Do you guys record in L.A.?
Yeah, usually. This record we’ll probably record in L.A. as well. We’re trying to record it as fast as possible, we want it to take a month or less. We want to get to it and get it done, we want it to sound a little dirty, a little raw. The less we take worrying about details the better it’s going to sound in that sort of way. We’ll see how it sounds. It’s really hard to leave it as it is, leaving it as breathing as opposed to going back and tweaking it and making it perfect. If you just let it breathe and let it be as it is, it’s almost more difficult. That’s what the plans are, we’ll see how it works out.

What is it about the music that keeps you going – going on tour, recording?
It’s hard. You kind of have to say goodbye to everything. You have to be willing to give up everything. Family, friends, relationships, anything really is all on hold until you’re done being in a band. It’s pretty difficult. It’s difficult on your mind, difficult on everything.

How do you deal with that?
Don’t think about it. I really have given everything for this band and I would do it all over again. I don’t regret anything. It is what it is and you have to take it as . . I think you have to be a bit crazy, maybe, to be on tour.

How many months is this tour?
Oh, this tour is pretty quick, it’s about a month and a half. Longest tour I’ve ever been on was two years. There were breaks in between, like a week break and then another week break, two months, three months later. The reality of it is we didn’t stop touring, which I don’t mind. I’m happy on a bus, I’m happy hanging out with these guys. I have some of my closest friends here; I have other ones of course. It’s weird when you go back home too because it’s almost like your friends start up where you left off, it’s like you didn’t miss out on anything. A lot of friends can’t handle it, but they figure it out. It’s weird to watch them grow up in a different way, seeing them get families and get married and stuff.

Is there anything you miss most about being on tour? Your bed maybe?
I like bunks. They’re dark. You close the thing, it’s completely silent . . . well, not really silent because usually Bert’s screaming in the hallway or something. But it’s comfortable, you get rocked to sleep every night. When I came home after touring for two years straight I couldn’t sleep. I had to turn a fan on because I had to have some kind of noise and still it wasn’t right. Now it’s easier because we don’t tour as much, but I actually get more depressed when I’m not on tour now.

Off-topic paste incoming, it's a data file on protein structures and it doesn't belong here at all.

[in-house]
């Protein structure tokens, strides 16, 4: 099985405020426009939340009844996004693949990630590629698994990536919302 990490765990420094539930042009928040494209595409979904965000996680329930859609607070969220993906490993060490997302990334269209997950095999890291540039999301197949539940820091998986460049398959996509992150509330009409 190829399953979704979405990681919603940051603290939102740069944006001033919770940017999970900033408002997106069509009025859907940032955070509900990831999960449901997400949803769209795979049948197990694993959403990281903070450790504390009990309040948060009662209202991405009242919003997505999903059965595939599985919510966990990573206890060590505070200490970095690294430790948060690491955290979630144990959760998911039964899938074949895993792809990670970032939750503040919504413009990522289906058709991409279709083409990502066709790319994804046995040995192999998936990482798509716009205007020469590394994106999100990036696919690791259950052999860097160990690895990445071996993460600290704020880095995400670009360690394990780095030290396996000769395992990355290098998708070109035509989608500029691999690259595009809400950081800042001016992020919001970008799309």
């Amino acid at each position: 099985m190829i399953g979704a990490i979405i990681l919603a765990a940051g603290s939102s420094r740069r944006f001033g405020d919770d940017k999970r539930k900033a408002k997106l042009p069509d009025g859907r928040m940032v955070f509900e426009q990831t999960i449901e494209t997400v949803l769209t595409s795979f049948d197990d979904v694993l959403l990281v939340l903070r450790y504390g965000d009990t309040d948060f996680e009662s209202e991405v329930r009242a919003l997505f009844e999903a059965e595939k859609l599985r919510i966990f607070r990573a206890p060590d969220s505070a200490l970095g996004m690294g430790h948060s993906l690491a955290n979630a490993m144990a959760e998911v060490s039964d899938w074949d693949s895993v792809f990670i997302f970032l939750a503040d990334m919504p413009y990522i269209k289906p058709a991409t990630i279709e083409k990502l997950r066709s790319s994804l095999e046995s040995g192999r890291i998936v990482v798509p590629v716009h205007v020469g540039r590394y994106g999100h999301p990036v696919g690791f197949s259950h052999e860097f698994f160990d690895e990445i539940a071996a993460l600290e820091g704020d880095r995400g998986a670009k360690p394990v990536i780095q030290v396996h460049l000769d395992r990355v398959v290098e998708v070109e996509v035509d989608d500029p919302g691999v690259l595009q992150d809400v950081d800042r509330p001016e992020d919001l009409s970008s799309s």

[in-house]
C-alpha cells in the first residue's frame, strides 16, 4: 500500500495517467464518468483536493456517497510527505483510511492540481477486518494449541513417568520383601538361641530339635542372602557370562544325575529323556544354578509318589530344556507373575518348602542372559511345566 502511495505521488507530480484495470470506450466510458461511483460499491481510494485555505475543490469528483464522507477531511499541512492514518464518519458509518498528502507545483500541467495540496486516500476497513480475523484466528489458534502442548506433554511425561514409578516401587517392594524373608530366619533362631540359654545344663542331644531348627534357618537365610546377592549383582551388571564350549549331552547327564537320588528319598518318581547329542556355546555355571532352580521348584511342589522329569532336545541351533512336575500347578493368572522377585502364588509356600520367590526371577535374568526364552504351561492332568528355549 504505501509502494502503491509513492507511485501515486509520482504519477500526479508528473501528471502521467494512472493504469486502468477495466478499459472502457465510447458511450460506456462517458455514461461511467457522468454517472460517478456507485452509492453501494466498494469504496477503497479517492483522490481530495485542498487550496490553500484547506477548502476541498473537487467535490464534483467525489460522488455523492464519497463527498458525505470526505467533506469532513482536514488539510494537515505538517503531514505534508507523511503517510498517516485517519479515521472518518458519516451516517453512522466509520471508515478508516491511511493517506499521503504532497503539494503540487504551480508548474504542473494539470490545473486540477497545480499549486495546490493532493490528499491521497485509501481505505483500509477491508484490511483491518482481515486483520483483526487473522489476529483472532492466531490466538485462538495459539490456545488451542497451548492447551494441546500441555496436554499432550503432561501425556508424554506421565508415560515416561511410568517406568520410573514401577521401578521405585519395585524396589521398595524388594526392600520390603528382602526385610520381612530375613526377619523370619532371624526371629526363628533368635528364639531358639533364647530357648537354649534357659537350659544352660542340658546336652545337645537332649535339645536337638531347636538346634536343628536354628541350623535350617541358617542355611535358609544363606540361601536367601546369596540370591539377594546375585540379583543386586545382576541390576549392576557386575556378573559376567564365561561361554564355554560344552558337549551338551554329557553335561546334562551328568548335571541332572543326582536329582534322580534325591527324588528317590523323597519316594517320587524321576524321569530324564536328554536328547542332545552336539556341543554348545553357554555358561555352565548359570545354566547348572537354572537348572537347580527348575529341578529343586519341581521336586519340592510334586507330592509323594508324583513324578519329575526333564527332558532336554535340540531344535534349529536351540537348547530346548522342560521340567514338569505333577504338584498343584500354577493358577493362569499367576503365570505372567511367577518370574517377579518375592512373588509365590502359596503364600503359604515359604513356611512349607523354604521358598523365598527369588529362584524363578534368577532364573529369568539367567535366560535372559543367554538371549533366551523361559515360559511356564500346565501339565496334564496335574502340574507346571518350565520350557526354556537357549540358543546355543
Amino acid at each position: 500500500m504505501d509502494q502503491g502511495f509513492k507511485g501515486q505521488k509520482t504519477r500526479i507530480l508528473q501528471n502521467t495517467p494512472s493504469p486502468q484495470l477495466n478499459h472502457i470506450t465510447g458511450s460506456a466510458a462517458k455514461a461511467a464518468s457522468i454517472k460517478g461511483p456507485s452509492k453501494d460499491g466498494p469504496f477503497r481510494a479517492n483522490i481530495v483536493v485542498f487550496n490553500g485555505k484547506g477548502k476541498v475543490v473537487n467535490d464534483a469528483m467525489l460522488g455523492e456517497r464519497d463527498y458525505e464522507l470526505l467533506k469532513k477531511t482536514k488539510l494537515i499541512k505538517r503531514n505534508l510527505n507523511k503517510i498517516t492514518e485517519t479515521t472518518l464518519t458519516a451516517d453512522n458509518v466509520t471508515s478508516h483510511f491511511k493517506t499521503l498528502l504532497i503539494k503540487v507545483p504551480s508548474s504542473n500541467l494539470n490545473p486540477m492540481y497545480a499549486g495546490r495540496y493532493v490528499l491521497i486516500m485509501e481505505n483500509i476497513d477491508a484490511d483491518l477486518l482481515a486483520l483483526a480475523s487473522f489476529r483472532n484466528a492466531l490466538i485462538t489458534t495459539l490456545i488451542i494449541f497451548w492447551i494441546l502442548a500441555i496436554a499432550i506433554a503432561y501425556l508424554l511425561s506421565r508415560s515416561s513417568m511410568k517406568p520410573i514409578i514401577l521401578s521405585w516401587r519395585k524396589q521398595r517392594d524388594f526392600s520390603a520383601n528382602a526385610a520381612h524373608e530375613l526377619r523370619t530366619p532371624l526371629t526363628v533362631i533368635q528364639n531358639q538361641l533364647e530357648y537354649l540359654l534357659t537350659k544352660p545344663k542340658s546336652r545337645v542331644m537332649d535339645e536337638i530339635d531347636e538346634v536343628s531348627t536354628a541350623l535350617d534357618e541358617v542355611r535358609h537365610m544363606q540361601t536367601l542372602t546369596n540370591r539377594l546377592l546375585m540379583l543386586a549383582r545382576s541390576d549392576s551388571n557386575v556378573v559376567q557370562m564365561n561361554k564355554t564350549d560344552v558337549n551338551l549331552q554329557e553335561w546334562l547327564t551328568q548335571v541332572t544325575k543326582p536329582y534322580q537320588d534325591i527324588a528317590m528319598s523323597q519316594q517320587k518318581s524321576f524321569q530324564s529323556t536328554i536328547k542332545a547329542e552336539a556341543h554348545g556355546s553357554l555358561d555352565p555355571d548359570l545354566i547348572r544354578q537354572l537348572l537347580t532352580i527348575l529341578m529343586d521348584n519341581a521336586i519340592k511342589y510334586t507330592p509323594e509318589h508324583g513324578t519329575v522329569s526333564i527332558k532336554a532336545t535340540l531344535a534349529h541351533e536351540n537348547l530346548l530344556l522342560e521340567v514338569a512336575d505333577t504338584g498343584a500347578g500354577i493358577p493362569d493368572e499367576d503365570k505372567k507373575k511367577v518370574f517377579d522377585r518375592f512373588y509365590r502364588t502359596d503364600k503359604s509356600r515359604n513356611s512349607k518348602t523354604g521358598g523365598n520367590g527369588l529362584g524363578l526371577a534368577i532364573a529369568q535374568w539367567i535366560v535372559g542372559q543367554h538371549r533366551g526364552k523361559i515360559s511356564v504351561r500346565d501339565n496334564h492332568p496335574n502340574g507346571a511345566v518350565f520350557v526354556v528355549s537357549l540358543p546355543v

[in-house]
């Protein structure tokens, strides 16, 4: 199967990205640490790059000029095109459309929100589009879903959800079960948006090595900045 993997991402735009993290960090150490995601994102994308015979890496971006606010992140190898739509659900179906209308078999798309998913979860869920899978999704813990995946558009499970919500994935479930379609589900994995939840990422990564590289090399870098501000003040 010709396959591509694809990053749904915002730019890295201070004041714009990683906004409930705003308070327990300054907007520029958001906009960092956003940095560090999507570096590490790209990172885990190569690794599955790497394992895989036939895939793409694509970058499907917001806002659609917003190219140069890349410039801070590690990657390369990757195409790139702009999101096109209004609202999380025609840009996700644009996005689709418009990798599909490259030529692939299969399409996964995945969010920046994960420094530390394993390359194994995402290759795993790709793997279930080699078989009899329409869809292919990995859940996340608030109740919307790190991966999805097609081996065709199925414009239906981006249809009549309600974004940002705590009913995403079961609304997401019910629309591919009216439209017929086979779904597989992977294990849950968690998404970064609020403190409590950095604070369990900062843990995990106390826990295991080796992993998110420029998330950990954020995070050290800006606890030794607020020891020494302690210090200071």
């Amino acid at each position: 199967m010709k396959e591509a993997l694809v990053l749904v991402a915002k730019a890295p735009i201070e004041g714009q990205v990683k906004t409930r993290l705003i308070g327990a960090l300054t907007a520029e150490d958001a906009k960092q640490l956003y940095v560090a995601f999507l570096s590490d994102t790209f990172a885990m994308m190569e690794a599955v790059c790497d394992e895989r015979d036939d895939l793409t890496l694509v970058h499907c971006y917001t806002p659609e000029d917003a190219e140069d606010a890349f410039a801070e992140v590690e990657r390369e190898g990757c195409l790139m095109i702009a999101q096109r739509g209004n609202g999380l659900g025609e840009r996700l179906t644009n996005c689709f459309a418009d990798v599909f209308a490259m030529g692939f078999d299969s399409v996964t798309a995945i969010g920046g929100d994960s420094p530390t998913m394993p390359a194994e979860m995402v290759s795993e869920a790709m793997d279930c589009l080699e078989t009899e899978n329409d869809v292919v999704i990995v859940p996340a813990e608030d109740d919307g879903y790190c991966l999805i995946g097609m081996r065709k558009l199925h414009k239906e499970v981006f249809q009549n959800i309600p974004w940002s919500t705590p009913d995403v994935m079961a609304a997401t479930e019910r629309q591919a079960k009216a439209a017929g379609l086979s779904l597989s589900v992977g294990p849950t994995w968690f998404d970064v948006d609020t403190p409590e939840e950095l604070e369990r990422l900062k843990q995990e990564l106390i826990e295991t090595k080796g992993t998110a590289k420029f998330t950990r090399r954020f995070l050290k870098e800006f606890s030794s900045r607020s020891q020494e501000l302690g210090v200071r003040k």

What are you thinking about when you’re on stage?
It’s different every time, sometimes it’s random. It depends, you never know, sometimes you’ll be so into the show that you can’t think of anything but what’s going on. Sometimes I’ll think about random stuff, like I’ll be looking at the ground and I’ll see something and think about, “What the fuck do you think that is?” Your mind wanders. It sort of becomes less you’re actually playing the song to an action. You’re sort of in the mood and in the vibe and the song is sort of playing you, if that makes sense, a little bit hippie-ish. It’s like writing is the same way, the music is flowing through you. Sometimes I’ll think of something funny and I’ll start laughing.

What happens if you play a show and there’s no energy from the crowd, how does that affect you as a band?
Oh it kills it. The crowd is half the show. I put every little bit of my life into every show. I put everything into it. Like what I was saying before, not pay attention, but I’m still completely involved in the show. I’m not gonna just play and be like whatever, “Let’s just get this fucking show over.” If you look at a crowd and they’re just standing, staring at you, usually I have to close my eyes and be like, “I can’t look at these guys.”

Most of the crowd is here to see you, do you think it’s hard for the other bands?
Oh, yeah. It’s tough, starting out too. That’s how it was for us for years. Playing in front of people who’ve never heard us before. But you have to win the crowd over. That’s sort of fun, because it’s hard but at the end it’s like, “How many people did we win over. It’s like, fuck these guys, let’s win. Let’s show them what kind of band we are and what we’re made of.” It’s really fun. If you can get the crowd cheering by